I'll be honest – this one really got me. I kept watching those last few minutes over and over again, starting from when Mirun appears in his bear form next to the tree to the very end. My biggest worry about Yurikuma Arashi up to this point was that it would leave me colder than Utena or Penguindrum. As a straight lady, I have less of a connection with Yurikuma's thematic source material than either Utena's or Penguindrum's. I was worried that this would be “my Penguindrum,” in the sense that a lot of people had trouble relating to that show because they hadn't experienced the specific, complicated emotions it dealt with – namely, severe familial dysfunction. I'm glad to have averted this with Yurikuma.

Something that this fable does hinge on is the idea that only one love in a person's life is “true.” While I don't read the love between Lulu and Mirun as romantic (“kisses” here mean broader assurances of love, plus Ikuhara's works have a strong history of championing platonic familial relationships while presenting incestuous ones as unhealthy), the idea that she missed out on her one special connection seems like a heavy burden to bear. There might be some jealousy coming up between Lulu and Kureha. It's becoming more apparent that Kureha is probably Ginko's “special person,” and while Lulu seems to have accepted her perceived role as Ginko's second fiddle, it might become too much for her to handle with her competition finally present in the flesh. I hope (and expect) for the show to address this.

It was also just a damn funny ride. The sequence where Lulu repeatedly tries to murder her brother, first by kicking him off of a cliff, then down an anti-lion's jaws, and then into a volcano, is true excellence in animated fratricide. Unfortunately for her, he returns – not unscathed, but chipper – each time, clamoring for her love. The Judgemens also appeared frequently in this episode, and it's rapidly become apparent that everything they do is solid gold, from Life Sexy turning his catchphrase into a shocking musical sting to the constant bullying of Life Cool.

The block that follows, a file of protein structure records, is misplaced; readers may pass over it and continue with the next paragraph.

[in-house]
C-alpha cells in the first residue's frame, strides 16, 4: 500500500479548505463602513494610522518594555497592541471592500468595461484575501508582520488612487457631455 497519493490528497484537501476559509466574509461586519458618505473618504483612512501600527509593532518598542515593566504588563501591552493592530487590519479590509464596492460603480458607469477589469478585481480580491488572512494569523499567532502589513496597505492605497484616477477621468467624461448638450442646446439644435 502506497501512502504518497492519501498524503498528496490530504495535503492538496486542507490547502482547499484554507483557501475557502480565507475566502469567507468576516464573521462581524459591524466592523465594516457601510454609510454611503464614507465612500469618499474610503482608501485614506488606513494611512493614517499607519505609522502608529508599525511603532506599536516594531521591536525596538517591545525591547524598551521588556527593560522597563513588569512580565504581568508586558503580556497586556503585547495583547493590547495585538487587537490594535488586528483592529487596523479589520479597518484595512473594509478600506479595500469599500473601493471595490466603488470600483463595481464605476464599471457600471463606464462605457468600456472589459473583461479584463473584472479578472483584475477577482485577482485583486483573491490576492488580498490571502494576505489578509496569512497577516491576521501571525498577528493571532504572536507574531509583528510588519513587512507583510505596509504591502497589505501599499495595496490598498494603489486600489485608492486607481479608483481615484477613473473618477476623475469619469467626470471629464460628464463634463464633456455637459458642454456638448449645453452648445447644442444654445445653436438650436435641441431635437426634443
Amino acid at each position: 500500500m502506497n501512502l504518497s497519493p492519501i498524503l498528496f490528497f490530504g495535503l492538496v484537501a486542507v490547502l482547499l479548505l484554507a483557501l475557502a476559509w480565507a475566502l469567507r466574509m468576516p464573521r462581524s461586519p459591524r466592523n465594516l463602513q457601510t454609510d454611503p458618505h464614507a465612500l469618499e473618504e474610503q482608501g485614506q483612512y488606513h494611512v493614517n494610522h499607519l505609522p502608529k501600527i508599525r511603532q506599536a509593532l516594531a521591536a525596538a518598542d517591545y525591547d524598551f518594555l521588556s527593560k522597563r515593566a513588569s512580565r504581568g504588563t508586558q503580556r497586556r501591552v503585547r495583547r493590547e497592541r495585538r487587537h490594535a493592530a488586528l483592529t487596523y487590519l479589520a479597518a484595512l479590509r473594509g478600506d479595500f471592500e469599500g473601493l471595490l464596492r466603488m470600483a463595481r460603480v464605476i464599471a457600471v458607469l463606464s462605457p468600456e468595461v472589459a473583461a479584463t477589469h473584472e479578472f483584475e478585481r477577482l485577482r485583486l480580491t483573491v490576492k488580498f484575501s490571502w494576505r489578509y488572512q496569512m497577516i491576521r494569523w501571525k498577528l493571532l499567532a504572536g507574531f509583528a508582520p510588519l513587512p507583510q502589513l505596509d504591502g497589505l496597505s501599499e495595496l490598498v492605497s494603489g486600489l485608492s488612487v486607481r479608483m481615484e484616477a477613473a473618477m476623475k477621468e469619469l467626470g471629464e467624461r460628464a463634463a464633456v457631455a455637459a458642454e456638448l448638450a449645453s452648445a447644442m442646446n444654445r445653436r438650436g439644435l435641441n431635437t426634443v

I'm seriously analyzing something where “Bears follow bear instincts – that is the sexy way! Shaba da doo!” is not only a recurring line but an important one. The fact that I saw this image and sincerely responded with the thought, “ah yes, this is the patriarchy's fault” is a good summation of what it's like to watch an Ikuhara show as an Ikuhara fan. You process the emotions behind what you're seeing first, and then you take a step back and realize what the heck is literally happening onscreen. That's part of the pleasure – Ikuhara has a talent for being lighthearted about the dourest material without losing his audience. For as fun as this episode was, it's still a story about a young woman giving up on love. It doesn't get much sadder than that.

Grade: A+

Yurikuma Arashi is currently streaming on Funimation.

Gabriella Ekens studies film and literature at a US university. Follow her on twitter.